A very intelligent friend of mine asked me the other day, “What kind of future do I want to see for Inuit?” which is a really big question. It really got me thinking. In my mind, I narrowed it down a little to what I want for Nunavik. I have just been elected as the vice president of Saputiit Youth Association, first person on the executive committee from Aupaluk! (gotta say ;))
Anyway, with that new title, I actually have the means to accomplish what I think Nunavik needs for a brighter future. Think about everything wrong first, all the things we need to change for the better before we can start figuring out how we can fix problems.
In my mind, these are the basic, fundamental ills in our society. We need urgently to fix these issues before anything else can really be accomplished.
The Housing crisis may well be one of the most pressing things on this list. That one issue breeds many of the others on and those that haven’t made it to this list. For example, the more people you have in one house, the more difficult it is to be secure in any way, it’s as simple as being able to lock the door when you go to sleep at night. If you cant lock the door because a third of the people you live with stay out late, than who knows what risks you’re inviting into your home. If you live with four generations in one house (which culturally may be perfectly fine and even preferable, but in some cases may cause serious hardships in families), considering the statistics on alcohol and drug abuse, there’s bound to be a family member or many who have serious issues with substances and anger, which opens the door for physical, emotional and sexual abuse, which feeds the vicious cycle of substance abuse and trauma. If only a few people in a household are earning an income, than there will not be enough money for enough food to go around.
Poverty is a cycle that has this ability to feed itself. If you grew up in poverty, the less likely you are to have a good education, the less likely you are to have had a healthy upbringing in terms of your physical wellbeing. If a family can only afford microwavable meals and powdered juices, than the likelihood of diabetes and high cholesterol are through the roof. If you are poor, you are less likely to be able to have housing, if it’s even available in your community. If you are poor, and you have a low level of education, you will most likely have a low paying job. And the jobs available in the communities are not all that promising anyway. Sure, we NEED water and sewage truck drivers, we need janitors and cashiers, but not everyone can be or even wants to do those kinds of jobs. Raglan mine? Do you really think all the young men want to spend 3 weeks of every month underground or cleaning rooms for migrant miners? You think women want to be in an environment where they’re the minority, in a place that dosent even have it’s own local government? Raglan dosent have the same standards as other communities when it comes to governmental rights. Youth in Raglan couldn’t vote in Sautiit elections. People in Raglan are not included in democratic processes, sure, you could argue that that they have their home communities, but if you spend the better part of a year there, you need your services to be available there.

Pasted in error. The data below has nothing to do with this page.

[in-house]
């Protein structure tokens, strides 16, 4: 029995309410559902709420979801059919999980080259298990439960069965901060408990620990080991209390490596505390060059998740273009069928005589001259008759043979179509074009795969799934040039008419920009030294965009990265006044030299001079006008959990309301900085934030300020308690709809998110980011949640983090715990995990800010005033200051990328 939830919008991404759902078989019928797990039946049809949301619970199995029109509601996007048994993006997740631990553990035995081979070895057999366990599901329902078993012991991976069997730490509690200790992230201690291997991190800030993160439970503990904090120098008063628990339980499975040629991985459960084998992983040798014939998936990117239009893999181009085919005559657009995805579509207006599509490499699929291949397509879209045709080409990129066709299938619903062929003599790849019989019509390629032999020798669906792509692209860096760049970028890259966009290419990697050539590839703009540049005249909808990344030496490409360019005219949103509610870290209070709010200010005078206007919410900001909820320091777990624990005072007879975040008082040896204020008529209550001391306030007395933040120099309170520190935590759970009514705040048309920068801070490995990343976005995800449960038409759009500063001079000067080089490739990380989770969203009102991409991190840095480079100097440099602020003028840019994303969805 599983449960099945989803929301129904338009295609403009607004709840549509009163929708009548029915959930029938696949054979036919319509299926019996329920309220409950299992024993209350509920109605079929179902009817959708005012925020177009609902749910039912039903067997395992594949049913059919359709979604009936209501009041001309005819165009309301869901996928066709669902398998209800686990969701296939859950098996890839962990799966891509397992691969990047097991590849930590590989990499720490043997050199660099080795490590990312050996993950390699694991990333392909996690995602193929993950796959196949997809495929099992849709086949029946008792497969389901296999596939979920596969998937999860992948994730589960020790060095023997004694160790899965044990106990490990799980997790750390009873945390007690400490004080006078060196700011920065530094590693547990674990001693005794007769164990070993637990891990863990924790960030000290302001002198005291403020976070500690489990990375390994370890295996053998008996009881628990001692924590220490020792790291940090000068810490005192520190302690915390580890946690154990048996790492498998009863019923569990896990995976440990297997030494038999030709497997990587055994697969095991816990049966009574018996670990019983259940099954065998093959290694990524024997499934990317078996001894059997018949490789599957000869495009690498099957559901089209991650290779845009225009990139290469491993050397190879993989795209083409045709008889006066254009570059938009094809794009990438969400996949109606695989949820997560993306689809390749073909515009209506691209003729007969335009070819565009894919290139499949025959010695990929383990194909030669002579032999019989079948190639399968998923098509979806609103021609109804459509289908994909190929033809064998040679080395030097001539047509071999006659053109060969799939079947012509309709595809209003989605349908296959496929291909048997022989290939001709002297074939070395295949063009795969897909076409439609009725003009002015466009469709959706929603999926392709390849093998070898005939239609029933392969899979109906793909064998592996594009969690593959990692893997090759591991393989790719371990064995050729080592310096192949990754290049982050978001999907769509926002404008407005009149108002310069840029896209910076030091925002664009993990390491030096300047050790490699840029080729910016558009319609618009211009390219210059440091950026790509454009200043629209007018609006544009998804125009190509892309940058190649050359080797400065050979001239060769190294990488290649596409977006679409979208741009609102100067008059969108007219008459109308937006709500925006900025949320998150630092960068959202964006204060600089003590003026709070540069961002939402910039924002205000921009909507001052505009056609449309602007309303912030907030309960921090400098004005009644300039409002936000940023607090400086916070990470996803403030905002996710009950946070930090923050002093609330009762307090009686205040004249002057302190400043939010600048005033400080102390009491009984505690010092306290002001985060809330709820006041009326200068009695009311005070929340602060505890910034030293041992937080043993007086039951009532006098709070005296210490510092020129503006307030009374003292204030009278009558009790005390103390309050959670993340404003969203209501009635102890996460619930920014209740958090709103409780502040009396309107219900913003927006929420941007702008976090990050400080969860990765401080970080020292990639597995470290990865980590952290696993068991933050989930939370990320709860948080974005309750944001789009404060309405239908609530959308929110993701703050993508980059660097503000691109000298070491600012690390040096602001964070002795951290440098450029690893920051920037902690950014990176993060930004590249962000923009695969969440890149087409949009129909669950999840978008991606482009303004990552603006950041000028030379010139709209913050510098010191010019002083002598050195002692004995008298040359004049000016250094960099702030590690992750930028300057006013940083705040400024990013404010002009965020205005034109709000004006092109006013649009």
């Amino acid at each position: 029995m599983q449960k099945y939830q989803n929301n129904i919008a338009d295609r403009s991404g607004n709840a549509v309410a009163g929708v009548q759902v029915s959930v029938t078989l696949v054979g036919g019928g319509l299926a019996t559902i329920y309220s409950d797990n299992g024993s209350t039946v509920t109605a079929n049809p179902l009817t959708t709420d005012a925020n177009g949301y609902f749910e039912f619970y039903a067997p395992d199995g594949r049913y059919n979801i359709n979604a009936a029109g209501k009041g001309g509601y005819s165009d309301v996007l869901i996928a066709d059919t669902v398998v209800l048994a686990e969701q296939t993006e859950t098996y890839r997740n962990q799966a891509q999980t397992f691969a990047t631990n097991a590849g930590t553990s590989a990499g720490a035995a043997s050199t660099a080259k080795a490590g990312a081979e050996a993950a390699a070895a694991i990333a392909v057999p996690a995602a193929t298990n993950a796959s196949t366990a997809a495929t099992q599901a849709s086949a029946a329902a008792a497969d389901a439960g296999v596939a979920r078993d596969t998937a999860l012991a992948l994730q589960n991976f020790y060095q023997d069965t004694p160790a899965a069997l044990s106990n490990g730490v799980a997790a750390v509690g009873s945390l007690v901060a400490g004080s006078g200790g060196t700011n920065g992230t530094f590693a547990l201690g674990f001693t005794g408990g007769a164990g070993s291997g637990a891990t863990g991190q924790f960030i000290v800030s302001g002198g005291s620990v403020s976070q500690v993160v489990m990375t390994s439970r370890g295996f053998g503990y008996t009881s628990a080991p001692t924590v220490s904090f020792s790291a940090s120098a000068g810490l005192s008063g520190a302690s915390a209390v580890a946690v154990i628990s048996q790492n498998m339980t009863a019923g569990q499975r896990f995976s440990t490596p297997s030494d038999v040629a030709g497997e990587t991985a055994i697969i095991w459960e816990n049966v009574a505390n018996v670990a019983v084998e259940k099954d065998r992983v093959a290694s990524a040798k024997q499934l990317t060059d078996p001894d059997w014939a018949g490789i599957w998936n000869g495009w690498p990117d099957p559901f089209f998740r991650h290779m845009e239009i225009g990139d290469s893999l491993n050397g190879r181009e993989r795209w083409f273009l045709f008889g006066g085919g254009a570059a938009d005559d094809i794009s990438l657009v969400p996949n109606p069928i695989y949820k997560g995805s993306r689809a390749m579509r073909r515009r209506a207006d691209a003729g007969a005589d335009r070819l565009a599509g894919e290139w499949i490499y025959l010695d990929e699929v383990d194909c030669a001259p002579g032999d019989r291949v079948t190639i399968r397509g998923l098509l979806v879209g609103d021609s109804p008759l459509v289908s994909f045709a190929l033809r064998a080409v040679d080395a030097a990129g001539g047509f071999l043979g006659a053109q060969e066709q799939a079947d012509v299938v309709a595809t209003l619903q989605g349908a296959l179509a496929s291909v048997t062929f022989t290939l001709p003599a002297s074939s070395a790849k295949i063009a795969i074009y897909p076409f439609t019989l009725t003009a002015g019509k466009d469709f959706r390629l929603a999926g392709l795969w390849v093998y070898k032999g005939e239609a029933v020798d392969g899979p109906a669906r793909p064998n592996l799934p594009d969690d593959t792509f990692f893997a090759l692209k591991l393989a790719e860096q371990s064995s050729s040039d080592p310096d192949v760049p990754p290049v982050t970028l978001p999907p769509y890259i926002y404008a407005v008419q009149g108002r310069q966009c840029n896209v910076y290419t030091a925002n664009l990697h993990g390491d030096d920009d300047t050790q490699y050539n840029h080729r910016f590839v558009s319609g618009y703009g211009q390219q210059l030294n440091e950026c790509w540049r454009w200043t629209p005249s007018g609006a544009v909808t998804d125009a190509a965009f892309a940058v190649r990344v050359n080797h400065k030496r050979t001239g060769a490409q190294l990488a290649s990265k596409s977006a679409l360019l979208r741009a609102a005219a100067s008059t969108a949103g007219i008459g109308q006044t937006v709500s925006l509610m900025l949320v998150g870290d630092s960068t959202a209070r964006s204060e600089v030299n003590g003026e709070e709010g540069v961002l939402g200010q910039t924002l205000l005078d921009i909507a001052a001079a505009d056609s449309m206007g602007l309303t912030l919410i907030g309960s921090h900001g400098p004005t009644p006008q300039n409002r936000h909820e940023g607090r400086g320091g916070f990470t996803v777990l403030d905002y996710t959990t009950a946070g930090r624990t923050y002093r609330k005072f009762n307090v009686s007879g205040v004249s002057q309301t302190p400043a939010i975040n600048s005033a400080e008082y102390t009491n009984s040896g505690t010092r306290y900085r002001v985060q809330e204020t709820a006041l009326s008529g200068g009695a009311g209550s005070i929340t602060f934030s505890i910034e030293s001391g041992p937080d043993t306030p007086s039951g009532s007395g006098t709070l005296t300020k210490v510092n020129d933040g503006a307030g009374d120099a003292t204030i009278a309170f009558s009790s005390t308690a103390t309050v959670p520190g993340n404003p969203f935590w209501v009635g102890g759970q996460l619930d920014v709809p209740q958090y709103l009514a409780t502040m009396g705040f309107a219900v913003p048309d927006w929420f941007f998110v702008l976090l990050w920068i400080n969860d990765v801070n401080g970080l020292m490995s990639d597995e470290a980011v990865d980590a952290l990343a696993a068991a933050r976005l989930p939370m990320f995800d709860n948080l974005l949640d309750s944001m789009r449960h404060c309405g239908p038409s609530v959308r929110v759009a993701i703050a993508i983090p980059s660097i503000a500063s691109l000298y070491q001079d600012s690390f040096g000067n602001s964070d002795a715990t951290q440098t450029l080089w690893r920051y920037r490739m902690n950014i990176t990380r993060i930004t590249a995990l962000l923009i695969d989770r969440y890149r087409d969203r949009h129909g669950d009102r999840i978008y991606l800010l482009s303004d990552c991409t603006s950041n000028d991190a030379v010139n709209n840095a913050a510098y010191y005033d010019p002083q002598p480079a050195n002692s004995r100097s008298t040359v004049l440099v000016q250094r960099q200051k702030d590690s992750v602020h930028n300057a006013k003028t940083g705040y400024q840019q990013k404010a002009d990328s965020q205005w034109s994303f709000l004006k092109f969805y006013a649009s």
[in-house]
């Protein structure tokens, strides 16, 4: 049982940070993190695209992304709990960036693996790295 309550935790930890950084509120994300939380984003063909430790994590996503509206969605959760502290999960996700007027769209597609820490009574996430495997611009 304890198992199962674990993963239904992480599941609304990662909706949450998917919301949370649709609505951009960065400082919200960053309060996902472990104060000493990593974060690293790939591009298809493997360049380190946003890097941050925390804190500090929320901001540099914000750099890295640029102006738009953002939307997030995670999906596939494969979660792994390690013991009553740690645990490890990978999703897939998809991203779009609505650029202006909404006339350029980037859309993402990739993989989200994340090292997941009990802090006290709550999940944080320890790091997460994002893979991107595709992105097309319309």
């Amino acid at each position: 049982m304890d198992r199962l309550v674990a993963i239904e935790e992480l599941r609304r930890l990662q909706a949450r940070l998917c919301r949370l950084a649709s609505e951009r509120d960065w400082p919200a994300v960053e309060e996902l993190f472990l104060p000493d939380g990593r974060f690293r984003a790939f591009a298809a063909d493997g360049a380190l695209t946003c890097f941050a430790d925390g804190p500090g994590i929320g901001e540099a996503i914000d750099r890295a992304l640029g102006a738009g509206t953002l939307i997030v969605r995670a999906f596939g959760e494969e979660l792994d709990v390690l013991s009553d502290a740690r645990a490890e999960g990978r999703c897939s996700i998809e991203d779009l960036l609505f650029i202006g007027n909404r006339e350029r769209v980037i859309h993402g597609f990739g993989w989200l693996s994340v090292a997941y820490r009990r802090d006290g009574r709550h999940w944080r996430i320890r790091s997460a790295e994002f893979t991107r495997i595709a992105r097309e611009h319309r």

Low standard of Education is also one of the biggest challenges we face today. If you think about the history of education in the north, it’s honestly, no surprise. Only in the mid 19th century did Inuit start having formal, western education, or education that was separate from life. Before that, Inuit learned by observing, by doing, by intuition and experience. Through living life day to day, you were participating in the process of traditional education. You were learning the tools you need to survive in the world in which you existed. Then, all of a sudden, education meant spending a large portion of the day in a building with white people, who told you everything you knew already, your language, your customs, were wrong; that you need to be like them. Education meant being shipped away to a foreign land, without your parents or siblings and being mistreated. Abused, and made to feel shame in yourself as you were before; punished for speaking your language or wanting your parents. So it’s no surprise that people these days have trouble accepting the education system as it is. It’s no wonder parents don’t trust teachers with their children or take value in having a diploma. It’s not like there are meaningful jobs in the community anyway.